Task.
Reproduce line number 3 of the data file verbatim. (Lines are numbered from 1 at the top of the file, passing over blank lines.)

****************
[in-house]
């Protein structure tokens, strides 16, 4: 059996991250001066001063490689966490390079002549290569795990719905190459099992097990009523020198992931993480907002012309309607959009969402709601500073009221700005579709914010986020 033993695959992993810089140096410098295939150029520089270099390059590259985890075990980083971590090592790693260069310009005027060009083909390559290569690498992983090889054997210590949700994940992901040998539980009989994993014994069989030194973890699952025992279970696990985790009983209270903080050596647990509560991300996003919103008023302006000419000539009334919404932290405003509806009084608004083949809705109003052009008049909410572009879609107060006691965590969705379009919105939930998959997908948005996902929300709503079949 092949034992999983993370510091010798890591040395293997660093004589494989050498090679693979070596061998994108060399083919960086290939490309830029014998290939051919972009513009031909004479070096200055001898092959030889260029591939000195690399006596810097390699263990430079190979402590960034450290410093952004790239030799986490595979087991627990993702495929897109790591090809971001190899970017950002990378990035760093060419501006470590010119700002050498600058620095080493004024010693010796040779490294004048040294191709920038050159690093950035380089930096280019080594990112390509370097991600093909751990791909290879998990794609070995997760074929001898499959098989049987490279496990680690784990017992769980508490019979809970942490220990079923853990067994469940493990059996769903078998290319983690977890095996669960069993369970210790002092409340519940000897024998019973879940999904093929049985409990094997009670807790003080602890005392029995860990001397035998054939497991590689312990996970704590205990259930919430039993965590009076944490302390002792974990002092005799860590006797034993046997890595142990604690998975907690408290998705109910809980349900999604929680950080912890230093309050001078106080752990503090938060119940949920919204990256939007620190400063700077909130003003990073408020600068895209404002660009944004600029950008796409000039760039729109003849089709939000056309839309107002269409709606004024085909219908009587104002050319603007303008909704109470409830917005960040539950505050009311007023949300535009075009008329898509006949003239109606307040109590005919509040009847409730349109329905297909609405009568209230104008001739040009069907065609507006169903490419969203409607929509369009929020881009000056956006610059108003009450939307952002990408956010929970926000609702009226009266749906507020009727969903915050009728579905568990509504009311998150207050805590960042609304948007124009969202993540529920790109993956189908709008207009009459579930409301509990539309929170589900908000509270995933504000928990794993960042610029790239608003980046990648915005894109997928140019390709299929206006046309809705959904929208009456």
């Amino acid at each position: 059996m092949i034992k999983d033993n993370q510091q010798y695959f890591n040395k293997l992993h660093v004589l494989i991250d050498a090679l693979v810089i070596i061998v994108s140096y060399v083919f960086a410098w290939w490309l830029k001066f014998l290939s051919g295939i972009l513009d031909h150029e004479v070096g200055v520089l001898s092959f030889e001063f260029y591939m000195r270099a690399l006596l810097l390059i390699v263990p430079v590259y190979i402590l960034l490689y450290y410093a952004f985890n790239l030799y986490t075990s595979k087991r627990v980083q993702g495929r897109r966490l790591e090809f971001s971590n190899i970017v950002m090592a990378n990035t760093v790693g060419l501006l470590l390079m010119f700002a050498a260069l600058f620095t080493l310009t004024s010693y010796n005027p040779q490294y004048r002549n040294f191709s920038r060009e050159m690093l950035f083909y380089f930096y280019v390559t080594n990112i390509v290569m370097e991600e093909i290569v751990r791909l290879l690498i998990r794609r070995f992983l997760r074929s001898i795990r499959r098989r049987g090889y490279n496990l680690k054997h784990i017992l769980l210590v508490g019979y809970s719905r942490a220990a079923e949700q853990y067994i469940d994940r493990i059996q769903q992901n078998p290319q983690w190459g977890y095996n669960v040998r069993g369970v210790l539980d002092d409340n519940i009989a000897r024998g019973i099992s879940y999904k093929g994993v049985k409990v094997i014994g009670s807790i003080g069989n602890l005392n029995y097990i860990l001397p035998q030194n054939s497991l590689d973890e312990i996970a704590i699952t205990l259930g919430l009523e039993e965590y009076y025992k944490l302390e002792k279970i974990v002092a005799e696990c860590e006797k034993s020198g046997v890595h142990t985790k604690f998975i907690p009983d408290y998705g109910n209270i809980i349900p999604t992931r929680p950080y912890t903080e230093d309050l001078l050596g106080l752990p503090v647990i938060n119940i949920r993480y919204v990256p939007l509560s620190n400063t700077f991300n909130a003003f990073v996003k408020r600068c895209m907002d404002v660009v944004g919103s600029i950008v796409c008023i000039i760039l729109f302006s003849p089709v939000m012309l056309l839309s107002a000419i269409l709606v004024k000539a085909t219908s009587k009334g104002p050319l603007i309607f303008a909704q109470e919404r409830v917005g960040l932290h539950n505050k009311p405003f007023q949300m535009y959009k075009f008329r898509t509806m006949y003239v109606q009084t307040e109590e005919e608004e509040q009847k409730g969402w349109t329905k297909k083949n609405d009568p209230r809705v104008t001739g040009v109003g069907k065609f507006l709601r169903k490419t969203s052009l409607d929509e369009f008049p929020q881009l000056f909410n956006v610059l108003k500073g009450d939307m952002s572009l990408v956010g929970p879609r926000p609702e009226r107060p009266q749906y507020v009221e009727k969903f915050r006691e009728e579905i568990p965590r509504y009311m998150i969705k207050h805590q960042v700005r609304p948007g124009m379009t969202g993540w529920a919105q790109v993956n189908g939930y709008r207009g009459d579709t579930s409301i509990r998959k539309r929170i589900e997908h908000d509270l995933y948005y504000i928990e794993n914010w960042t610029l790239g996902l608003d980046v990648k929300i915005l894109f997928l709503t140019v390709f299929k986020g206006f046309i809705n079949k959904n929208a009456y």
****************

């Amino acid at each position: 059996m092949i034992k999983d033993n993370q510091q010798y695959f890591n040395k293997l992993h660093v004589l494989i991250d050498a090679l693979v810089i070596i061998v994108s140096y060399v083919f960086a410098w290939w490309l830029k001066f014998l290939s051919g295939i972009l513009d031909h150029e004479v070096g200055v520089l001898s092959f030889e001063f260029y591939m000195r270099a690399l006596l810097l390059i390699v263990p430079v590259y190979i402590l960034l490689y450290y410093a952004f985890n790239l030799y986490t075990s595979k087991r627990v980083q993702g495929r897109r966490l790591e090809f971001s971590n190899i970017v950002m090592a990378n990035t760093v790693g060419l501006l470590l390079m010119f700002a050498a260069l600058f620095t080493l310009t004024s010693y010796n005027p040779q490294y004048r002549n040294f191709s920038r060009e050159m690093l950035f083909y380089f930096y280019v390559t080594n990112i390509v290569m370097e991600e093909i290569v751990r791909l290879l690498i998990r794609r070995f992983l997760r074929s001898i795990r499959r098989r049987g090889y490279n496990l680690k054997h784990i017992l769980l210590v508490g019979y809970s719905r942490a220990a079923e949700q853990y067994i469940d994940r493990i059996q769903q992901n078998p290319q983690w190459g977890y095996n669960v040998r069993g369970v210790l539980d002092d409340n519940i009989a000897r024998g019973i099992s879940y999904k093929g994993v049985k409990v094997i014994g009670s807790i003080g069989n602890l005392n029995y097990i860990l001397p035998q030194n054939s497991l590689d973890e312990i996970a704590i699952t205990l259930g919430l009523e039993e965590y009076y025992k944490l302390e002792k279970i974990v002092a005799e696990c860590e006797k034993s020198g046997v890595h142990t985790k604690f998975i907690p009983d408290y998705g109910n209270i809980i349900p999604t992931r929680p950080y912890t903080e230093d309050l001078l050596g106080l752990p503090v647990i938060n119940i949920r993480y919204v990256p939007l509560s620190n400063t700077f991300n909130a003003f990073v996003k408020r600068c895209m907002d404002v660009v944004g919103s600029i950008v796409c008023i000039i760039l729109f302006s003849p089709v939000m012309l056309l839309s107002a000419i269409l709606v004024k000539a085909t219908s009587k009334g104002p050319l603007i309607f303008a909704q109470e919404r409830v917005g960040l932290h539950n505050k009311p405003f007023q949300m535009y959009k075009f008329r898509t509806m006949y003239v109606q009084t307040e109590e005919e608004e509040q009847k409730g969402w349109t329905k297909k083949n609405d009568p209230r809705v104008t001739g040009v109003g069907k065609f507006l709601r169903k490419t969203s052009l409607d929509e369009f008049p929020q881009l000056f909410n956006v610059l108003k500073g009450d939307m952002s572009l990408v956010g929970p879609r926000p609702e009226r107060p009266q749906y507020v009221e009727k969903f915050r006691e009728e579905i568990p965590r509504y009311m998150i969705k207050h805590q960042v700005r609304p948007g124009m379009t969202g993540w529920a919105q790109v993956n189908g939930y709008r207009g009459d579709t579930s409301i509990r998959k539309r929170i589900e997908h908000d509270l995933y948005y504000i928990e794993n914010w960042t610029l790239g996902l608003d980046v990648k929300i915005l894109f997928l709503t140019v390709f299929k986020g206006f046309i809705n079949k959904n929208a009456y």